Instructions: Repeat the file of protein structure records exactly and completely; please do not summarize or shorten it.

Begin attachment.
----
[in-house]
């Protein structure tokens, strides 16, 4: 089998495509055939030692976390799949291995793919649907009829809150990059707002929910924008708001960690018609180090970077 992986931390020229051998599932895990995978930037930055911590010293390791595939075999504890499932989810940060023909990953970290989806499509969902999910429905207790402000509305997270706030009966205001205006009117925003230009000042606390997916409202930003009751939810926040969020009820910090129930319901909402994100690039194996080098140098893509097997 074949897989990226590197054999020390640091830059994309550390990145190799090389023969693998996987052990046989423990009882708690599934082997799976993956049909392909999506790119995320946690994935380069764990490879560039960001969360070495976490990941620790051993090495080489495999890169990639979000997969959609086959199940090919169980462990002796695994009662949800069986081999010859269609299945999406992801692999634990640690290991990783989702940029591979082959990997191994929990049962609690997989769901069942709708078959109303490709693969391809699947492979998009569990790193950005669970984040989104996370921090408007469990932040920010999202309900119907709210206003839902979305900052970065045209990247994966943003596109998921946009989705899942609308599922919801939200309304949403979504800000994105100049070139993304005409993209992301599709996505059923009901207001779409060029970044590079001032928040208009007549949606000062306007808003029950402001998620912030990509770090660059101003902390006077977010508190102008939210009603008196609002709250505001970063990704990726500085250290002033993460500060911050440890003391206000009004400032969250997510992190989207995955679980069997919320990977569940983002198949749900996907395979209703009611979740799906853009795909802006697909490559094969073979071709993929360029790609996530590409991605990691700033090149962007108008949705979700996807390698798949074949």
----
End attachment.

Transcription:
[in-house]
């Protein structure tokens, strides 16, 4: 089998495509055939030692976390799949291995793919649907009829809150990059707002929910924008708001960690018609180090970077 992986931390020229051998599932895990995978930037930055911590010293390791595939075999504890499932989810940060023909990953970290989806499509969902999910429905207790402000509305997270706030009966205001205006009117925003230009000042606390997916409202930003009751939810926040969020009820910090129930319901909402994100690039194996080098140098893509097997 074949897989990226590197054999020390640091830059994309550390990145190799090389023969693998996987052990046989423990009882708690599934082997799976993956049909392909999506790119995320946690994935380069764990490879560039960001969360070495976490990941620790051993090495080489495999890169990639979000997969959609086959199940090919169980462990002796695994009662949800069986081999010859269609299945999406992801692999634990640690290991990783989702940029591979082959990997191994929990049962609690997989769901069942709708078959109303490709693969391809699947492979998009569990790193950005669970984040989104996370921090408007469990932040920010999202309900119907709210206003839902979305900052970065045209990247994966943003596109998921946009989705899942609308599922919801939200309304949403979504800000994105100049070139993304005409993209992301599709996505059923009901207001779409060029970044590079001032928040208009007549949606000062306007808003029950402001998620912030990509770090660059101003902390006077977010508190102008939210009603008196609002709250505001970063990704990726500085250290002033993460500060911050440890003391206000009004400032969250997510992190989207995955679980069997919320990977569940983002198949749900996907395979209703009611979740799906853009795909802006697909490559094969073979071709993929360029790609996530590409991605990691700033090149962007108008949705979700996807390698798949074949």